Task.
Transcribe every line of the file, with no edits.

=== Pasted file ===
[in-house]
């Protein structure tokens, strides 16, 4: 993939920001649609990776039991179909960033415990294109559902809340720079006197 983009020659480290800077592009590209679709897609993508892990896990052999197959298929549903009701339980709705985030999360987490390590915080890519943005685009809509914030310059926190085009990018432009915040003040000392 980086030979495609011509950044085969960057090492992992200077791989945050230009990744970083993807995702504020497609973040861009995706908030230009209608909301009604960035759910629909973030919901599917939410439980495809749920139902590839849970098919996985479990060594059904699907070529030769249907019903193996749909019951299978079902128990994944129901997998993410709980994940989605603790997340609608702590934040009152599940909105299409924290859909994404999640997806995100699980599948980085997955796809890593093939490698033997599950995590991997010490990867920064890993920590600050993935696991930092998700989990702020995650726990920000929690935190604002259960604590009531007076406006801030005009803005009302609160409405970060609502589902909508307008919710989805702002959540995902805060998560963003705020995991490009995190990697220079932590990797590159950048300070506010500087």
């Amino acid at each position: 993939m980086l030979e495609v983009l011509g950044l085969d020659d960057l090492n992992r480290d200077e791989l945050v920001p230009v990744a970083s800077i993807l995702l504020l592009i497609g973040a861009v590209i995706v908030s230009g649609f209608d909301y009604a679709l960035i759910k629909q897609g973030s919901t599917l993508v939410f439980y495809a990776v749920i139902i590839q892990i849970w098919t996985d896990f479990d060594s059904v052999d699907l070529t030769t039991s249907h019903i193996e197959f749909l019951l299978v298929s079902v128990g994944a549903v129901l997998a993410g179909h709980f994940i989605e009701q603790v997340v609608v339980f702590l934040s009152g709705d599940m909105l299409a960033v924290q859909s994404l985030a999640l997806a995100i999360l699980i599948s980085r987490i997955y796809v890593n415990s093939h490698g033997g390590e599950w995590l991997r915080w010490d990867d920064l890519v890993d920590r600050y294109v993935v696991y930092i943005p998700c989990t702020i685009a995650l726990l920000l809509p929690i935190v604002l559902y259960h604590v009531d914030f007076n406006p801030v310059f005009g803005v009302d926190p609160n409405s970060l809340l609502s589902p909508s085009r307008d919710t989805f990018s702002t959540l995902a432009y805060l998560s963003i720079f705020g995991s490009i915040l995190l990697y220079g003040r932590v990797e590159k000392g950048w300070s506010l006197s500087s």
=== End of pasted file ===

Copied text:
[in-house]
């Protein structure tokens, strides 16, 4: 993939920001649609990776039991179909960033415990294109559902809340720079006197 983009020659480290800077592009590209679709897609993508892990896990052999197959298929549903009701339980709705985030999360987490390590915080890519943005685009809509914030310059926190085009990018432009915040003040000392 980086030979495609011509950044085969960057090492992992200077791989945050230009990744970083993807995702504020497609973040861009995706908030230009209608909301009604960035759910629909973030919901599917939410439980495809749920139902590839849970098919996985479990060594059904699907070529030769249907019903193996749909019951299978079902128990994944129901997998993410709980994940989605603790997340609608702590934040009152599940909105299409924290859909994404999640997806995100699980599948980085997955796809890593093939490698033997599950995590991997010490990867920064890993920590600050993935696991930092998700989990702020995650726990920000929690935190604002259960604590009531007076406006801030005009803005009302609160409405970060609502589902909508307008919710989805702002959540995902805060998560963003705020995991490009995190990697220079932590990797590159950048300070506010500087």
């Amino acid at each position: 993939m980086l030979e495609v983009l011509g950044l085969d020659d960057l090492n992992r480290d200077e791989l945050v920001p230009v990744a970083s800077i993807l995702l504020l592009i497609g973040a861009v590209i995706v908030s230009g649609f209608d909301y009604a679709l960035i759910k629909q897609g973030s919901t599917l993508v939410f439980y495809a990776v749920i139902i590839q892990i849970w098919t996985d896990f479990d060594s059904v052999d699907l070529t030769t039991s249907h019903i193996e197959f749909l019951l299978v298929s079902v128990g994944a549903v129901l997998a993410g179909h709980f994940i989605e009701q603790v997340v609608v339980f702590l934040s009152g709705d599940m909105l299409a960033v924290q859909s994404l985030a999640l997806a995100i999360l699980i599948s980085r987490i997955y796809v890593n415990s093939h490698g033997g390590e599950w995590l991997r915080w010490d990867d920064l890519v890993d920590r600050y294109v993935v696991y930092i943005p998700c989990t702020i685009a995650l726990l920000l809509p929690i935190v604002l559902y259960h604590v009531d914030f007076n406006p801030v310059f005009g803005v009302d926190p609160n409405s970060l809340l609502s589902p909508s085009r307008d919710t989805f990018s702002t959540l995902a432009y805060l998560s963003i720079f705020g995991s490009i915040l995190l990697y220079g003040r932590v990797e590159k000392g950048w300070s506010l006197s500087s």